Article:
Wiley names these attributes as spirituality, infinity, eternity, immensity, immutability and perfection. While those are not exactly the same as those given by other theologians, they do include all that other theologians mention, e.g. spirituality, as will be seen, includes the ideas of personality, unity and self-existence.


Objections have been raised to including spirituality among the attributes. It is maintained that it is not an attribute but the very essence of the being of God. But the statement "God is love" is a parallel one and if we can make the statement that He is love, we can likewise say that He is spirit.

On the other hand it is true that when considering spirituality as an attribute, it is rather the effects of pure spirit that is meant than pure spirit itself. It is not easy, however, to differentiate between the two. Other theologians deal with personality and unity separately but we shall follow Wiley in including these under spirituality. Four points there-fore need to be noted.

1. There is a negative implication in the term spirituality. God is " immaterial, i.e. He is not material. He is not dependent upon, nor is He conditioned by the laws of space and time. Matter is dependent on spirit, not spirit on matter; thus all matter is dependent on the one, infinite Spirit, God. God is not material and therefore has no bodily parts.

Anthropomorphism, are only used in the Scriptures in two ways; firstly, as depicting actual theophanies, or manifestations of God in human form; these occur in the Old Testament and were temporary foreshadowings of the great miracle of the incarnation; secondly, the Scripture gives bodily parts to God only as an accommodation to human finite comprehension, human terms being the only way by which God can express Himself and His character to mankind.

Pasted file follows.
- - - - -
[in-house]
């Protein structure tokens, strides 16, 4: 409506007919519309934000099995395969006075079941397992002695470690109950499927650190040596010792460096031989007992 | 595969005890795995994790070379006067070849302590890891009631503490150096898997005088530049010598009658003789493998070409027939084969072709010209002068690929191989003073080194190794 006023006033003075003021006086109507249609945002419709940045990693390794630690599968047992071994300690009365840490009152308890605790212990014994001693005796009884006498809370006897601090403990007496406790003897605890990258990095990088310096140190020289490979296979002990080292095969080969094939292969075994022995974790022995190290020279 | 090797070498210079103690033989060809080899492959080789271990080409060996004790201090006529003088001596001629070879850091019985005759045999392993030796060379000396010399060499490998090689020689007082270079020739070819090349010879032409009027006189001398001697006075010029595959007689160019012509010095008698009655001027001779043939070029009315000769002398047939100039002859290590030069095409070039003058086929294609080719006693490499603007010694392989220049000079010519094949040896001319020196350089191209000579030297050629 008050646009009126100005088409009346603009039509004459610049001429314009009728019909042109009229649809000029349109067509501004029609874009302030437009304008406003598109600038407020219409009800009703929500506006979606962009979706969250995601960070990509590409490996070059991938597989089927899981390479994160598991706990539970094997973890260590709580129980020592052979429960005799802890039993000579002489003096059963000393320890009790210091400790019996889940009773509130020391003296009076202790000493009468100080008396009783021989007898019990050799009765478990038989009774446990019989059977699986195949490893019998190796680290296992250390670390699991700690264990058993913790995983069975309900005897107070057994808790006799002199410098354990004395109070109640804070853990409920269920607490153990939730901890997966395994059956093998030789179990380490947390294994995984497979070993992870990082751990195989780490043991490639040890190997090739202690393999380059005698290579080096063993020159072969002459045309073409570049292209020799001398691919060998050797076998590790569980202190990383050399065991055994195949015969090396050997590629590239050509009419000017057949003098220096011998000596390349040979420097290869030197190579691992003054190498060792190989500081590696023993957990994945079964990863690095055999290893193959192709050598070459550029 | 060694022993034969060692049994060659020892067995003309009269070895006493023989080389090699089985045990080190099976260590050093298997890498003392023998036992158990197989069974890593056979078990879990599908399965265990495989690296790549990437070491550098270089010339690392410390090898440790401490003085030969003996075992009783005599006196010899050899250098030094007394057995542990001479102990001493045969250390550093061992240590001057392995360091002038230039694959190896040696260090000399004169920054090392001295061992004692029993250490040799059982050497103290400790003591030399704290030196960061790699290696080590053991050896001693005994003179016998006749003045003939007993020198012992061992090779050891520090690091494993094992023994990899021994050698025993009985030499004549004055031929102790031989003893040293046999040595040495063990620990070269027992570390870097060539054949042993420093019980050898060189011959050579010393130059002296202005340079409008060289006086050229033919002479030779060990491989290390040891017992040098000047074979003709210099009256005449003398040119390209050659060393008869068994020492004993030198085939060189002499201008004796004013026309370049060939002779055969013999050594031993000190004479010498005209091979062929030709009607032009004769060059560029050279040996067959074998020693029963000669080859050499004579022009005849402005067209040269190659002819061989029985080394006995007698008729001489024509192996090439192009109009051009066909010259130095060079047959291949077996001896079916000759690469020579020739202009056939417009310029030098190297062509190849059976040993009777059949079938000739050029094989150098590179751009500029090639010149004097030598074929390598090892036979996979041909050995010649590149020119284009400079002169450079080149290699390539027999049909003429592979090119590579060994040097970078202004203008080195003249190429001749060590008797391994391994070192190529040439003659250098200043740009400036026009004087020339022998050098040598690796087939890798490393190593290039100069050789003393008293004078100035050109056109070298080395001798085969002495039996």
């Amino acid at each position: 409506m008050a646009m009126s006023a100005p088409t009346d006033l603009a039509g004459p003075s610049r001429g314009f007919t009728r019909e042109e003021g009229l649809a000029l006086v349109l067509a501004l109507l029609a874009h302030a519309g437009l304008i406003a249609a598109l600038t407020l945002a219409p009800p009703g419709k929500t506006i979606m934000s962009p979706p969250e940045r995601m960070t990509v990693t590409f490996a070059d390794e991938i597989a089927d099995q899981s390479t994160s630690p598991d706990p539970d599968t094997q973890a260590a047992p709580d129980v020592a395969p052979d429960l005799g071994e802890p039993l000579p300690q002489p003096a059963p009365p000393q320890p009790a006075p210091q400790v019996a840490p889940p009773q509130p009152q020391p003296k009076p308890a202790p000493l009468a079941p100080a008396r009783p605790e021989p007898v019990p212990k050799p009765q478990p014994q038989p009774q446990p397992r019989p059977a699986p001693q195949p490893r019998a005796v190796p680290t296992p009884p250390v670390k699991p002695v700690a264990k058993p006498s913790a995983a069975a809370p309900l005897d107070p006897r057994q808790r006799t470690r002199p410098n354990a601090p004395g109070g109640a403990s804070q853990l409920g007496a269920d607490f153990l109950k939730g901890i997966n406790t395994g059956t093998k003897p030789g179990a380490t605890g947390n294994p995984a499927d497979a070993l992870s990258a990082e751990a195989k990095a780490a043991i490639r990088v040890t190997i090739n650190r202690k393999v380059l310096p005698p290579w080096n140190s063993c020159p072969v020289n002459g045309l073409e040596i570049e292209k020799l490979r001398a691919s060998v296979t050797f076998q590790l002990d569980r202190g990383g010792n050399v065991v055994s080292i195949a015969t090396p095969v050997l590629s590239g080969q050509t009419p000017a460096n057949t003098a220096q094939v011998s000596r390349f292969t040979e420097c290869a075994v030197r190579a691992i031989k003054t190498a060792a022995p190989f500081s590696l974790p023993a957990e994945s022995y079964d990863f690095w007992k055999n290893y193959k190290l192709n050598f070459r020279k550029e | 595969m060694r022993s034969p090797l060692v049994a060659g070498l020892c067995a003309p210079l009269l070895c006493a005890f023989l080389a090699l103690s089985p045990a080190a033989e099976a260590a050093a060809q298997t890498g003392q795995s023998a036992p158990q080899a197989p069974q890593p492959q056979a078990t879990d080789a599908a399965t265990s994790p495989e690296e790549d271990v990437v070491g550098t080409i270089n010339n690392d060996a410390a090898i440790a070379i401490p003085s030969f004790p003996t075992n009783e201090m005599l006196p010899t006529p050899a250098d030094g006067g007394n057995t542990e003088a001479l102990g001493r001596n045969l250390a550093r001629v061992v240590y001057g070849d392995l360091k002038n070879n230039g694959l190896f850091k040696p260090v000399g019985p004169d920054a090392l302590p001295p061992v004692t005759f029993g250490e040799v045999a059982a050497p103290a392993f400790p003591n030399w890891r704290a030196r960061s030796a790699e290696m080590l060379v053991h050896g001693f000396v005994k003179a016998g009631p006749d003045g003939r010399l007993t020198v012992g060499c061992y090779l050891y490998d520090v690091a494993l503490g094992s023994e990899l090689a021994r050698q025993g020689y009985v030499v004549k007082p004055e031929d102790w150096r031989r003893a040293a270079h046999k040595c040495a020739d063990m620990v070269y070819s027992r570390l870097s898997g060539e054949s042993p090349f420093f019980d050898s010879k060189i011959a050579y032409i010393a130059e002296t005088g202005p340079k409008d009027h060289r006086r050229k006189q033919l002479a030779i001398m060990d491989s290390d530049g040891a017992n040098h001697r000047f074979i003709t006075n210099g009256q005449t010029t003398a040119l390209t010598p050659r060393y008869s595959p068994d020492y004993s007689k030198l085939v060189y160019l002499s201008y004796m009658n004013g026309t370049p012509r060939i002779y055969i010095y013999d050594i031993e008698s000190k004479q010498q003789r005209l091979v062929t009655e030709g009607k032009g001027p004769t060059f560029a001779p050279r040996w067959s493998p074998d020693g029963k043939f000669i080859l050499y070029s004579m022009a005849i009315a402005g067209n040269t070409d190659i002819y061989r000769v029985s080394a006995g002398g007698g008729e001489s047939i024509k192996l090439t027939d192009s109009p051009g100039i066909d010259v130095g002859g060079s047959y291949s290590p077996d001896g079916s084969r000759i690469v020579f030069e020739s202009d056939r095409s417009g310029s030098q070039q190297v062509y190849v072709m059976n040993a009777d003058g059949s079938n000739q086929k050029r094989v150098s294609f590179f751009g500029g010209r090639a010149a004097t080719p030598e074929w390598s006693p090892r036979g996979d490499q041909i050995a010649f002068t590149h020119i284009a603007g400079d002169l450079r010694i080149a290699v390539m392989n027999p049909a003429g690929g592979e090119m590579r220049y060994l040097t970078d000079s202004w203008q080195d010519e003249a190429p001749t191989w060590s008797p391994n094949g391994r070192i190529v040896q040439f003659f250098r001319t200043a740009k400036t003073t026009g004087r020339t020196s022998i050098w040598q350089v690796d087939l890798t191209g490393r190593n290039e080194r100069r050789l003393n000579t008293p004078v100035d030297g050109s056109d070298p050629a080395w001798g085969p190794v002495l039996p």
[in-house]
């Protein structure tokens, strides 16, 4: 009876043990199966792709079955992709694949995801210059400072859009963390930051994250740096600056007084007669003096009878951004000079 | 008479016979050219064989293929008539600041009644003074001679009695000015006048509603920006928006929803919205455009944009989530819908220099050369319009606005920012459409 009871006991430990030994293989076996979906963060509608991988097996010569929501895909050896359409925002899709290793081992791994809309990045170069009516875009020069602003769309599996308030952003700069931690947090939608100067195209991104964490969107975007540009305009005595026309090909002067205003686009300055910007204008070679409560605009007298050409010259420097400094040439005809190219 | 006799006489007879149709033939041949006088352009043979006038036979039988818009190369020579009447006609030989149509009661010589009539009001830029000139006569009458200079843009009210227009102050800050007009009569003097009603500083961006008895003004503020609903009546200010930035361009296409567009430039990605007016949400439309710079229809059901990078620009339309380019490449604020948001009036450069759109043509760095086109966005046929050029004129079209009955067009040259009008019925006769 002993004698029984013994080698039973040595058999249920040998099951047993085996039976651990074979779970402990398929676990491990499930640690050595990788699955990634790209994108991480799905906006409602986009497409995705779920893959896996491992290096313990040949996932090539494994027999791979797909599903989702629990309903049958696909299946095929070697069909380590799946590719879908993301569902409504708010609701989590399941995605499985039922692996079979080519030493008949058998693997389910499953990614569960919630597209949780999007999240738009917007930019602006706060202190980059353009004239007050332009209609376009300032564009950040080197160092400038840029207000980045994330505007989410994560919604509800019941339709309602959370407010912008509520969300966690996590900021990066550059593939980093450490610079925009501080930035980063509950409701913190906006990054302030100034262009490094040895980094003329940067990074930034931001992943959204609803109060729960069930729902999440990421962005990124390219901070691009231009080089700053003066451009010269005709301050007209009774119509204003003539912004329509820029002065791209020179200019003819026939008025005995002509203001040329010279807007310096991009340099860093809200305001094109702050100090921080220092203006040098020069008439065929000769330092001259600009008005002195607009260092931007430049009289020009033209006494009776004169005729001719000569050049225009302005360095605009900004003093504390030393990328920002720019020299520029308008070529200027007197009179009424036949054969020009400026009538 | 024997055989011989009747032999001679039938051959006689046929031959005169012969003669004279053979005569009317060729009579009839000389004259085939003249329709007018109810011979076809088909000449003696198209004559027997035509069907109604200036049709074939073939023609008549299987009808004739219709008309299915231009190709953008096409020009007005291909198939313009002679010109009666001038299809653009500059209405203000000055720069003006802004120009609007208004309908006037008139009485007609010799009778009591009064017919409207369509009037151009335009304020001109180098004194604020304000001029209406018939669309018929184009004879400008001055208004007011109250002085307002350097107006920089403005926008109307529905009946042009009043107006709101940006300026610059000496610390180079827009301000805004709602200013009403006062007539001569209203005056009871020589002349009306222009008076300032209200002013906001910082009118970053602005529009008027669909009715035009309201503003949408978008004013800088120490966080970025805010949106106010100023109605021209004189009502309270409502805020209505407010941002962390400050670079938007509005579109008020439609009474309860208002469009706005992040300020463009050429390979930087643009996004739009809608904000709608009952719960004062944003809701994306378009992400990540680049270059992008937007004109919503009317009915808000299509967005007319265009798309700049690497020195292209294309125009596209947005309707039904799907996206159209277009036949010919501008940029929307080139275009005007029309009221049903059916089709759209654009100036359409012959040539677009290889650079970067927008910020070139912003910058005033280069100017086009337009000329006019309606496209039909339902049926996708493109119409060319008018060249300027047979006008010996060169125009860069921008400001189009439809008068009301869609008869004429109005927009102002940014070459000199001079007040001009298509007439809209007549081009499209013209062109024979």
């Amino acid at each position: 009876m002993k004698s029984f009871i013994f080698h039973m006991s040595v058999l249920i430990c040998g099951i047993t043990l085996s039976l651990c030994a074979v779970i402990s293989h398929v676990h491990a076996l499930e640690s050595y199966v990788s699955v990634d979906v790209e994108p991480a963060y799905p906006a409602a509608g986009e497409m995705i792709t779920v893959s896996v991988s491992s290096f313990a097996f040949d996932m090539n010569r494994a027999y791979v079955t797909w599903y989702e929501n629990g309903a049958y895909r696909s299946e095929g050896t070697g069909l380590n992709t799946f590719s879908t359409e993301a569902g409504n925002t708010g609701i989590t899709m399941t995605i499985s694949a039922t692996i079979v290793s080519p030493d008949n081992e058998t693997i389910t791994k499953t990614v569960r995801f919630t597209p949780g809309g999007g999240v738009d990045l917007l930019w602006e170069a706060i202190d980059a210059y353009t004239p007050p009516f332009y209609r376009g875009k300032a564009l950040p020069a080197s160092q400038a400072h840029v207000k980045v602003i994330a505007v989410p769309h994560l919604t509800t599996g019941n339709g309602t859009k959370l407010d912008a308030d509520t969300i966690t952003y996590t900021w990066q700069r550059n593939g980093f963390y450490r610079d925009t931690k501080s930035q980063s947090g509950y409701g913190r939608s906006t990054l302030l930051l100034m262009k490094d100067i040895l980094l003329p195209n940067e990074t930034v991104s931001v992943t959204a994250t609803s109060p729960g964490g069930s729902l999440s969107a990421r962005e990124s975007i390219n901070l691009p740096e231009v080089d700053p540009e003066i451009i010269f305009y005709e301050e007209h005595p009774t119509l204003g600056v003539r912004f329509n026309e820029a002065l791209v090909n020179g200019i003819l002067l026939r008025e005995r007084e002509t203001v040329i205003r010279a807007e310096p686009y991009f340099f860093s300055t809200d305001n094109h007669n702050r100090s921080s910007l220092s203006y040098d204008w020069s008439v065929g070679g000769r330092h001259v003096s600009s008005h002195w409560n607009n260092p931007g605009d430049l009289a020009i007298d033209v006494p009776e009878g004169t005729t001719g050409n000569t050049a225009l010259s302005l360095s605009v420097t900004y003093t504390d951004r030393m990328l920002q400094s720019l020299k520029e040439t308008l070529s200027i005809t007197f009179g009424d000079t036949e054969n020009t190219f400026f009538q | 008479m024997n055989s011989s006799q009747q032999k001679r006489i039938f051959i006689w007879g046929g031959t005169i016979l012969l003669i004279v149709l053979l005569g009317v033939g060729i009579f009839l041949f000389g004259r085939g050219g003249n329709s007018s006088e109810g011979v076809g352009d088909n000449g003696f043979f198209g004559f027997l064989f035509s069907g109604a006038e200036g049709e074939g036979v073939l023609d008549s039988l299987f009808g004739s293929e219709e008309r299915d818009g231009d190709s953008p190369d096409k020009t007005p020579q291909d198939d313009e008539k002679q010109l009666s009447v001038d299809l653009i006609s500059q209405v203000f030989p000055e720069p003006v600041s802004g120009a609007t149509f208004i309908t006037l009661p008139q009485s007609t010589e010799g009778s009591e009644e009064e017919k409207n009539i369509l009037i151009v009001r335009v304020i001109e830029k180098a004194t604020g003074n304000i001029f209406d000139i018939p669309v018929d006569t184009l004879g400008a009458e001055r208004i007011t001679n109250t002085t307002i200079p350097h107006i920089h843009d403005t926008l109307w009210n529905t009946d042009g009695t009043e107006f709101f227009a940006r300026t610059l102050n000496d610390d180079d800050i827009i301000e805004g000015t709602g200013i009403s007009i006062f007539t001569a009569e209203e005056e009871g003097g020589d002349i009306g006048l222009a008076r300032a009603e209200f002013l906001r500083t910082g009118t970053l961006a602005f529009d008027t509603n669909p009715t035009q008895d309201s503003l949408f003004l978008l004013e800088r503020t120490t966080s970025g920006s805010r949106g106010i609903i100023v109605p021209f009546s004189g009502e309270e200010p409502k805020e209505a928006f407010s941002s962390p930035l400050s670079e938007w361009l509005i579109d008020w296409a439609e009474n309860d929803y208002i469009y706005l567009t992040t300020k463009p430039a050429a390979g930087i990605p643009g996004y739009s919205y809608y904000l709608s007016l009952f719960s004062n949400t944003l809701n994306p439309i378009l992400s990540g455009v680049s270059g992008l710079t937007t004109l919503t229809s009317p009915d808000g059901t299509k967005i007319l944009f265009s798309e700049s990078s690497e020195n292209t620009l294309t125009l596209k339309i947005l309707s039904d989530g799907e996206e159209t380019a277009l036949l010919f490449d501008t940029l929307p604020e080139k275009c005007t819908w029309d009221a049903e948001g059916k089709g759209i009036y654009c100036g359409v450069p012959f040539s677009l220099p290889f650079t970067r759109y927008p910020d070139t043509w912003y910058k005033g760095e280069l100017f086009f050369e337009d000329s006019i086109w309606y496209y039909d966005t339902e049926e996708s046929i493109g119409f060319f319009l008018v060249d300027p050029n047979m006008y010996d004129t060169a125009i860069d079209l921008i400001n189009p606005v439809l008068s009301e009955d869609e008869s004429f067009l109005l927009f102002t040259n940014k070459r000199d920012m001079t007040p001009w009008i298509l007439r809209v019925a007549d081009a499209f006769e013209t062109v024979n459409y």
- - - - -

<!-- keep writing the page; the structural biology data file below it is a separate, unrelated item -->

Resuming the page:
To sum up we quote Paley as saying concerning spirituality that it "expresses an idea made up of negative and positive parts; the negative part consists in the exclusion of some of the known properties of matter, especially solidity, inertia., divisibility and gravitation. The positive part comprises perceptive thought, will power and action, or the origination of motion; the quality, perhaps in which resides the essential superiority of spirit over matter  which cannot move unless it is moved, and cannot but move when impolled."

2. Man cannot adequately conceive of pure spirit. We have no purely spiritual consciousness. Miss Bowie brings out two significant thoughts suggested in Scripture concerning spirit. One is invisible energy. Jesus used the idea of wind to explain this to Nicodemus.

If modern science is true, and matter is continual motion, we do not seem so far wrong in thinking of spirit as energy. The other is life. Breath and spirit are interchangeable in both the languages of the Bible and are closely connected with life. The thought of human life leads us to the idea of personality.